The 15-methyl analog of the prostaglandin (PG) F(2α) has been used clinically as an abortifacient agent. In the present study, the bronchopulmonary and cardiopulmonary effects of intravenously administered analog were investigated in 26 anesthetized, paralyzed dogs and compared to those of the naturally occurring parent compound, PFG(2α). The analog produced a dose-related increase in lung resistance and decrease in dynamic compliance. Functional residual capacity and specific conductance were significantly decreased at the peak of the airway response; arterial oxygen tension appeared unchanged. The effects of the analog on pulmonary mechanics were accompanied by a marked, dose-related increase in pulmonary arterial pressure. Aortic pressure and cardiac output were unchanged. The activity of PGF(2α) in the airways and vascular system was quantitatively similar, but smaller in magnitude and duration, than that of the analog. The airway responses to PGF(2α) and the analog were significantly reduced, but not abolished, by atropine. Left ventricular administration of the analog diminished its airway effects. In six dogs breathing spontaneously, the analog increased respiratory rate and decreased tidal volume. These results suggest that 15-methyl PGF(2α) has marked effects on both the airways and pulmonary vascular bed, with peripheral airways being especially responsive. A cholinergic reflex may contribute to the airway effects. These findings demonstrate that this agent has pronounced bronchopulmonary actions and suggest caution in its use in induction of mid-trimester abortion.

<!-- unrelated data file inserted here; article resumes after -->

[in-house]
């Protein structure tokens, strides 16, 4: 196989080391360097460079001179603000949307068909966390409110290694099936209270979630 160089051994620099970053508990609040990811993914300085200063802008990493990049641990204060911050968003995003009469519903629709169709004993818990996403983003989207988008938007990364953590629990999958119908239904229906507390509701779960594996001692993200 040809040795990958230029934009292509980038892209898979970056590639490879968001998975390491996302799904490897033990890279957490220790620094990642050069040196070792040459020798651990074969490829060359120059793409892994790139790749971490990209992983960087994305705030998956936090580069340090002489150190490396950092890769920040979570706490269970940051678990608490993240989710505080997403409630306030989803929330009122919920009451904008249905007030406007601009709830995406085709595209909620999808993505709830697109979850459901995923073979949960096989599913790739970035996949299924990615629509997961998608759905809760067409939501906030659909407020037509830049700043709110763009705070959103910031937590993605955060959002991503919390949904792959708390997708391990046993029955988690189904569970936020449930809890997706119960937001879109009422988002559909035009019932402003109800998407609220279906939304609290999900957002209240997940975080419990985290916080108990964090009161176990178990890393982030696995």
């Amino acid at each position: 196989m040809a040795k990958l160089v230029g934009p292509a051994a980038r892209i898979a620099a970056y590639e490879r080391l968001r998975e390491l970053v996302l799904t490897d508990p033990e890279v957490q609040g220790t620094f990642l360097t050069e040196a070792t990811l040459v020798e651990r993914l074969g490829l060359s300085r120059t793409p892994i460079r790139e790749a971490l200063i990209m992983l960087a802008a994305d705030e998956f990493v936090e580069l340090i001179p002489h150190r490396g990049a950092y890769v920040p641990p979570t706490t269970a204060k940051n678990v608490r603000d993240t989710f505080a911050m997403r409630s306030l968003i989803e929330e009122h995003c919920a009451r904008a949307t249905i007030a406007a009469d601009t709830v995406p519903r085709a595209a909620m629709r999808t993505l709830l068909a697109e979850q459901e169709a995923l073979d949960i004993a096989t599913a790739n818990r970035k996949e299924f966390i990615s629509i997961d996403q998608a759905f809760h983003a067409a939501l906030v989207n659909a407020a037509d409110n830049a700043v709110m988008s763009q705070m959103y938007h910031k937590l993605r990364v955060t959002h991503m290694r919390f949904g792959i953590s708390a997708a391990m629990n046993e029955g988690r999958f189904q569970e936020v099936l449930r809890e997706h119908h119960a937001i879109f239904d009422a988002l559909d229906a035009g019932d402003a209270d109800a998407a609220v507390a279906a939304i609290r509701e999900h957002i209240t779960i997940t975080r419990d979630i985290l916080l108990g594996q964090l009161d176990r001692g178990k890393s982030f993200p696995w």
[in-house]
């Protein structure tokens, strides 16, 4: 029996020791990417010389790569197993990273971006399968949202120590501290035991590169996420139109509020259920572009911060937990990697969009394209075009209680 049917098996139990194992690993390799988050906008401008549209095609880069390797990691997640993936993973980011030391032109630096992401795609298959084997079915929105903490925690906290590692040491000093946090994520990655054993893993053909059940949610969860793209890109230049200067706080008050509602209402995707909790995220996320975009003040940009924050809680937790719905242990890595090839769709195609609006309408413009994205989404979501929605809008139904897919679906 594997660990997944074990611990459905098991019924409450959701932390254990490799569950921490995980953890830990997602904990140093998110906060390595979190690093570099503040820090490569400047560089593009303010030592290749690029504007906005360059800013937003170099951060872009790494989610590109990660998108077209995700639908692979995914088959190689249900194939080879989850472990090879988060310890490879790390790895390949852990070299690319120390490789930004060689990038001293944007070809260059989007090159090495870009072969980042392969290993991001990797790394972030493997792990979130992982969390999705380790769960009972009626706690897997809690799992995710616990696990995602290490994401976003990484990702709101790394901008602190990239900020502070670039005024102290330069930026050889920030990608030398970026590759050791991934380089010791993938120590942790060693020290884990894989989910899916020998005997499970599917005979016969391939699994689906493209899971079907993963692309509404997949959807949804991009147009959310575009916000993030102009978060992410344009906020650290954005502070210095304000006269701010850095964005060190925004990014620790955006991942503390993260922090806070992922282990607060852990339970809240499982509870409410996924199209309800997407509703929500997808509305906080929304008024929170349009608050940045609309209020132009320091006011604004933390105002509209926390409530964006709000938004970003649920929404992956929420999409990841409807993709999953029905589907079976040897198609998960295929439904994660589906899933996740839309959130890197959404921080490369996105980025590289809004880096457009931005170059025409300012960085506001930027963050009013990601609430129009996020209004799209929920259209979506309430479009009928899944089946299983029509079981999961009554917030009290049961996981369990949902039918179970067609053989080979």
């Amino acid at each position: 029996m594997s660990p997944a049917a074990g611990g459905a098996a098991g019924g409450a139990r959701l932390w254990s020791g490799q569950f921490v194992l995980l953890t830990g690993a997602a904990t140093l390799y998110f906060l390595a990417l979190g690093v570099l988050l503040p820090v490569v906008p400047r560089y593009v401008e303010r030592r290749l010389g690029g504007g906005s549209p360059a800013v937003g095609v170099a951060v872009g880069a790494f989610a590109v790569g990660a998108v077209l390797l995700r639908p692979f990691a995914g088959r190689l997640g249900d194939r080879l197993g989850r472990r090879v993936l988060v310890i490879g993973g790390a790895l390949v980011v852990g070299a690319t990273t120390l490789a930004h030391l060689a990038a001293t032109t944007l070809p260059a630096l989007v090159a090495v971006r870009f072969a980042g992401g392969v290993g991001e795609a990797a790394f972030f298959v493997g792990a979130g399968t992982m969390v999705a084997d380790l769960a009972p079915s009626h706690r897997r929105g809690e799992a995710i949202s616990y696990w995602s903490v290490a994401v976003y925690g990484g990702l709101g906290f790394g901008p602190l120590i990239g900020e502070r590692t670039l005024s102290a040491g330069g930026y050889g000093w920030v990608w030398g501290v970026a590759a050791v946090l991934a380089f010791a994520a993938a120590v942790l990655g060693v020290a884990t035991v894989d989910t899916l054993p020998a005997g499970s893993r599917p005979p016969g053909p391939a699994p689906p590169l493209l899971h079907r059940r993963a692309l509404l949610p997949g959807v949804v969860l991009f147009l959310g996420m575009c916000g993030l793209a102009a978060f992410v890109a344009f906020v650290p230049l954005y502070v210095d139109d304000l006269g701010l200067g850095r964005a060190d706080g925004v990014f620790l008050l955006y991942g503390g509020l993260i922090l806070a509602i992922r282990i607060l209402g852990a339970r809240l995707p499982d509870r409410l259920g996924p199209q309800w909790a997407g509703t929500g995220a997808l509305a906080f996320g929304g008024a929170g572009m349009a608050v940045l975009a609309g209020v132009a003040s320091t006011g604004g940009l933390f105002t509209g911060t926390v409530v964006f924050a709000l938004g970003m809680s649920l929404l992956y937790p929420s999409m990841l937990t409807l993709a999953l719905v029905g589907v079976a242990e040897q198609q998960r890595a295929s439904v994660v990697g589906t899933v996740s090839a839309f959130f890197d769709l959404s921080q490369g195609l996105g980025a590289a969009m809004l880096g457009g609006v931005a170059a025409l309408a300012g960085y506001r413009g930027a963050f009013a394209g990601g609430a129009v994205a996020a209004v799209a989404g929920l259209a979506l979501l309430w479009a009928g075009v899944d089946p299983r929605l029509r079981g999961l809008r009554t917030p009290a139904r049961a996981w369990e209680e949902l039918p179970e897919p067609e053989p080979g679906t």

|Original language||English (US)|
|Number of pages||9|
|Journal||Journal of Pharmacology and Experimental Therapeutics|
|State||Published - Dec 1 1978|
ASJC Scopus subject areas
- Molecular Medicine